Docker and solutions like it are useful because:
- Application deployments occur in identical environments, eliminating per-host quirks
- Process isolation strategies incur lower overheads than emulating hardware devices
- Images can be built, shared, and re-used in a repeatable way
Lately I’ve been looking at vulnerable webapp sandboxes such as DVWA to test vulnerability scanners like Arachni against. Therefore, why not try using docker as an easy way to compartmentalize this and make deployment easier?
Not only will this tutorial be helpful in understanding how Docker works, but security enthusiasts will get a ridiculously easy way to deploy DVWA on (most) OSes. Let’s get started!
In this howto I’m going to explain:
- Docker itself
- Creating custom Docker images
- A step-by-step custom DVWA Dockerfile example
The end result of this exercise will be a Dockerfile and Docker image that can run DVWA for you with the ease of a
docker run dvwa.
Docker is still under heavy development but works perfectly well for experimental and development purposes like ours. To learn all about the technology and philosophy behind docker, take a look at their excellent getting started page.
Look to that same page to get Docker installed. Note that Docker uses very Linux-specific technologies like cgroups and Aufs to work, so if you’re not on a relatively up-to-date Linux distro, you’ll likely have to run on top of a thin VirtualBox VM for this exercise.
Why am I using Docker in a virtual machine? Doesn’t that defeat the purpose?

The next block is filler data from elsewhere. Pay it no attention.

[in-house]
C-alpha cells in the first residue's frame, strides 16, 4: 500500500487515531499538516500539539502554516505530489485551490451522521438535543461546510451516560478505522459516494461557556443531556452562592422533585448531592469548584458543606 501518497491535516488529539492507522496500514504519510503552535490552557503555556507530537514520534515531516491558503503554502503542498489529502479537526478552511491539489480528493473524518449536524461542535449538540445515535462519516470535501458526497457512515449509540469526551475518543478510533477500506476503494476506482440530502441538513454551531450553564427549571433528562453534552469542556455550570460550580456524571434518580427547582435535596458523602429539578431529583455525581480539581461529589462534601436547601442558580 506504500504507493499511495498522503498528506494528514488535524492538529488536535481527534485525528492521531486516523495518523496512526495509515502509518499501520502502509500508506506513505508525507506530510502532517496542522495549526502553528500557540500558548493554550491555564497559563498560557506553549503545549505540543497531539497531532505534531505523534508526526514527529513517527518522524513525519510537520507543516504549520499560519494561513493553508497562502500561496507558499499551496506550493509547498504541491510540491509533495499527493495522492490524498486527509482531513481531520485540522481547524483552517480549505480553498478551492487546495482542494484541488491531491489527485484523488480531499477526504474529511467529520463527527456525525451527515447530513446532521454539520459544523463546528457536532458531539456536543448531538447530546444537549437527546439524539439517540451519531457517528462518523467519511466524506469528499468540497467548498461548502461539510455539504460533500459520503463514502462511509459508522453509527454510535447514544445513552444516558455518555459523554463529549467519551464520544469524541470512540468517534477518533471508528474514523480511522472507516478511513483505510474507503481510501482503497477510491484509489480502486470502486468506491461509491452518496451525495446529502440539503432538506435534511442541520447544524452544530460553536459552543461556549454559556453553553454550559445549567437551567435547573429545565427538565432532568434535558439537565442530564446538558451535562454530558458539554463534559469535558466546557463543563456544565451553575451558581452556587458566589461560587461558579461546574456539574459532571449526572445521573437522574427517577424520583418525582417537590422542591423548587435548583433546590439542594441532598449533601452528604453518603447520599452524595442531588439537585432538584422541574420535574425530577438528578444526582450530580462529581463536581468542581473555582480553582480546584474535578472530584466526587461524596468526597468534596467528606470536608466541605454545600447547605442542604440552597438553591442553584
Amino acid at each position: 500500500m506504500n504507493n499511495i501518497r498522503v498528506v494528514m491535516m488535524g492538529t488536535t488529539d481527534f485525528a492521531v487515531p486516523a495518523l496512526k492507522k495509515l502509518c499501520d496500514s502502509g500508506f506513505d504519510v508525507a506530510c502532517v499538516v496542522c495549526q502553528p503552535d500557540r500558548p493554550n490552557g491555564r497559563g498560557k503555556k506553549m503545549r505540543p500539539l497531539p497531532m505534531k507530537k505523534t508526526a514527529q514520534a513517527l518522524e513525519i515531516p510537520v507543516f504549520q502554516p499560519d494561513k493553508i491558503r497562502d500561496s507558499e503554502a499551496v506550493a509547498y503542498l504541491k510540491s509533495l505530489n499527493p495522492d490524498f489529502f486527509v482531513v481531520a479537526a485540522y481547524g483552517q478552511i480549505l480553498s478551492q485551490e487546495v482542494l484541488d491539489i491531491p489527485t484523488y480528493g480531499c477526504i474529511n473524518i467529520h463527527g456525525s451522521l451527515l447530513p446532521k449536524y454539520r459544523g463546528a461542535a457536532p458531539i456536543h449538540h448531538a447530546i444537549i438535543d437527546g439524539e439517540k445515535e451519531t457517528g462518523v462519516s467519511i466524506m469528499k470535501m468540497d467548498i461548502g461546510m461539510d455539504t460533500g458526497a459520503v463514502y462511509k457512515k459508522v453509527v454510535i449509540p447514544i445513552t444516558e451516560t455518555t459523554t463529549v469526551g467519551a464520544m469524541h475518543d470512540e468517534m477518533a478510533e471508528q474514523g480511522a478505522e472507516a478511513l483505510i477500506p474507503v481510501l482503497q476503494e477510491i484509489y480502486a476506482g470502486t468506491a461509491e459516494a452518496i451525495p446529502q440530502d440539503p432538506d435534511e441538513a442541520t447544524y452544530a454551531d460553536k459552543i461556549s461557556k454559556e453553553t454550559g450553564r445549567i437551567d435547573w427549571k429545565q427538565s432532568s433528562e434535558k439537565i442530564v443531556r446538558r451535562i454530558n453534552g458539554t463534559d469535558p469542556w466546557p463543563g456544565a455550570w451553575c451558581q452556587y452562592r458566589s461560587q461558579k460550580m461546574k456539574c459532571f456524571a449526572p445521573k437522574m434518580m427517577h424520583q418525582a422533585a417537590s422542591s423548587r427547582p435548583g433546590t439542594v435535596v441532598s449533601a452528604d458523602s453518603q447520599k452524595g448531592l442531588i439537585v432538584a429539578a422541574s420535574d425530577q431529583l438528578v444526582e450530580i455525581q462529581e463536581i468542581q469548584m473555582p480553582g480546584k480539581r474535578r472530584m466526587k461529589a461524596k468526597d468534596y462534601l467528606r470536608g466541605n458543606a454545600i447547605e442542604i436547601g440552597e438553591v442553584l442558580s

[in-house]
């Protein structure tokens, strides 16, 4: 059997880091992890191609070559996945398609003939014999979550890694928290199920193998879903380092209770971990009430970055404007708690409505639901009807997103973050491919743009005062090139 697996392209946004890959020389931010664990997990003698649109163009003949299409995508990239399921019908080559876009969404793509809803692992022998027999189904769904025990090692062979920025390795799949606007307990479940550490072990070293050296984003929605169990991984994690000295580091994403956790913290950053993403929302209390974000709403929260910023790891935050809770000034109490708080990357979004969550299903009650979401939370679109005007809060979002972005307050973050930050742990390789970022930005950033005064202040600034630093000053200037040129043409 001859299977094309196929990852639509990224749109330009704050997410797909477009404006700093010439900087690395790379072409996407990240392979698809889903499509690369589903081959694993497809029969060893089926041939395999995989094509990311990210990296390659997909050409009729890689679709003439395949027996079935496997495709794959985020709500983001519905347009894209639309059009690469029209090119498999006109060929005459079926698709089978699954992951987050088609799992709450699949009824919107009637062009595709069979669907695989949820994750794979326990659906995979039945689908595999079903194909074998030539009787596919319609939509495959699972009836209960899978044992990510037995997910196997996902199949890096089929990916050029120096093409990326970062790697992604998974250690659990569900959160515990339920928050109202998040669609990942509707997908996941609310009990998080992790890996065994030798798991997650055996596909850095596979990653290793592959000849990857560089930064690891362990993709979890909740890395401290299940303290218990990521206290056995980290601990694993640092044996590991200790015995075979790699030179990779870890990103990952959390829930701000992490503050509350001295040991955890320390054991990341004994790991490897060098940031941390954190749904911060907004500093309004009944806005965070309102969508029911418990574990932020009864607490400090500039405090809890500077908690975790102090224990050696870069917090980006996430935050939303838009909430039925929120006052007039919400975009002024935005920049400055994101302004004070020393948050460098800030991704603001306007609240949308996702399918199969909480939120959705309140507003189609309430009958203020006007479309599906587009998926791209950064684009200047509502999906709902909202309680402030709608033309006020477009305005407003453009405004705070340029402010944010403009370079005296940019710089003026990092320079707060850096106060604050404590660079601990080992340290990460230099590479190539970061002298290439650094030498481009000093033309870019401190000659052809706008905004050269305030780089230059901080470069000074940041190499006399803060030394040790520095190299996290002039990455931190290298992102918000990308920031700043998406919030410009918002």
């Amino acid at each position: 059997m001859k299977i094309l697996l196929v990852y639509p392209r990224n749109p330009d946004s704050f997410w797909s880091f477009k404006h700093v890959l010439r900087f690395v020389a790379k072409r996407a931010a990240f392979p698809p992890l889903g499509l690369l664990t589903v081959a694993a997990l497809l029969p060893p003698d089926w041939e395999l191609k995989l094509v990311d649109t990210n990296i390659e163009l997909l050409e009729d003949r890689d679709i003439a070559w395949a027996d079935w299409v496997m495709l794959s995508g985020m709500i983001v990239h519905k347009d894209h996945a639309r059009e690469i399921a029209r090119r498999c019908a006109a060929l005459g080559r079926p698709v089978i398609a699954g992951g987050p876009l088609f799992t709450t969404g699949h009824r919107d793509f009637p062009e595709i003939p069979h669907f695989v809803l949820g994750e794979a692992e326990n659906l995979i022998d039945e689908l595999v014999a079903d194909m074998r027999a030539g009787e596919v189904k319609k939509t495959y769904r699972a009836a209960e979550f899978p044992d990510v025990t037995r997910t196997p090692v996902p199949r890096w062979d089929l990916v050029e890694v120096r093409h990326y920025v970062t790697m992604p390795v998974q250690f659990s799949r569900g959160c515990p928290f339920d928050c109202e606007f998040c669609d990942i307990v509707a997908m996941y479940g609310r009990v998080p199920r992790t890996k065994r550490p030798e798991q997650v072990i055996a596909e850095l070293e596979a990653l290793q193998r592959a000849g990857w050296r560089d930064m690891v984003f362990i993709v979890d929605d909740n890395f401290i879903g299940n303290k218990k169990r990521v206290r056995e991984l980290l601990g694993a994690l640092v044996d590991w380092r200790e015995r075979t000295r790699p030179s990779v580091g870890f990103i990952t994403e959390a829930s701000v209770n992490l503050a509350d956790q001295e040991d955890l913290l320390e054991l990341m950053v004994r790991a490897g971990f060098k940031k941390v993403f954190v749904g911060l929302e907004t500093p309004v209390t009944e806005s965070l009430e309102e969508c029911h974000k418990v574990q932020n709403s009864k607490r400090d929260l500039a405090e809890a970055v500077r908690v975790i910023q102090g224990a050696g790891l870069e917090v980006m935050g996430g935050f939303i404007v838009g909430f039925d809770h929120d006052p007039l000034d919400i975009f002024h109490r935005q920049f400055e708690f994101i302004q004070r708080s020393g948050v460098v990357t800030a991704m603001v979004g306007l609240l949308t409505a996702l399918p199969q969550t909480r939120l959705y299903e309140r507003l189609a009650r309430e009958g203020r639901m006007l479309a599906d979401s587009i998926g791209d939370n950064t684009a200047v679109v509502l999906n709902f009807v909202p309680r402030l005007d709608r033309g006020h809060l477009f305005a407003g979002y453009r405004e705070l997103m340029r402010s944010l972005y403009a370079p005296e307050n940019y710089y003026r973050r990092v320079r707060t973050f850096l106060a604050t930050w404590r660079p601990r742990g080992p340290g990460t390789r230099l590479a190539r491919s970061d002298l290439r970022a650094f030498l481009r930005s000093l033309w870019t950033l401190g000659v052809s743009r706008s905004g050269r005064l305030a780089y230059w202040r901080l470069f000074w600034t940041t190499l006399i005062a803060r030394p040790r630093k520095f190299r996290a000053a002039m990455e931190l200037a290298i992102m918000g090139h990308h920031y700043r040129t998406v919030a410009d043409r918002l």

For this exercise? A little. But by following the getting started guide, you’re preparing to run other docker images essentially instantaneously, and have the capability to deploy them on any Docker instance, whether on your desktop, EC2, a VPS, etc.
Use Docker’s excellent getting started page to set up docker (most unices and Windows are supported, with the aforementioned caveats.) Once you can invoke
docker version and see both client and server versions, you’re good to get going.
Note: OS X users: be sure to read the additional comments regarding opening ports for your VirtualBox image obtained from boot2docker.
We’re going to be setting up DVWA within a Docker container to be a webapp security testing sandbox. DVWA requires a basic LAMP stack, so let’s begin there.
With your working
docker command, just issue the following command to find Docker images that contain the string ‘lamp’:
What’s happening here is that the Docker index is being searched for matching images. Many of these images are based off of even more primitive images and customized with Dockerfiles, which is what we’ll be doing to an image that provides the LAMP stack we need.
We’re going to use
dockerfiles/centos-lamp for our base image, as CentOS is pretty solid and we can explore its existing dockerfile pretty easily.
Issue the command:
While that’s running, take a look at the image’s source. That Dockerfile you’re looking at, along with the accompanying files from the corresponding github repo, are what created the image you’re pulling from the index right now – pretty simple.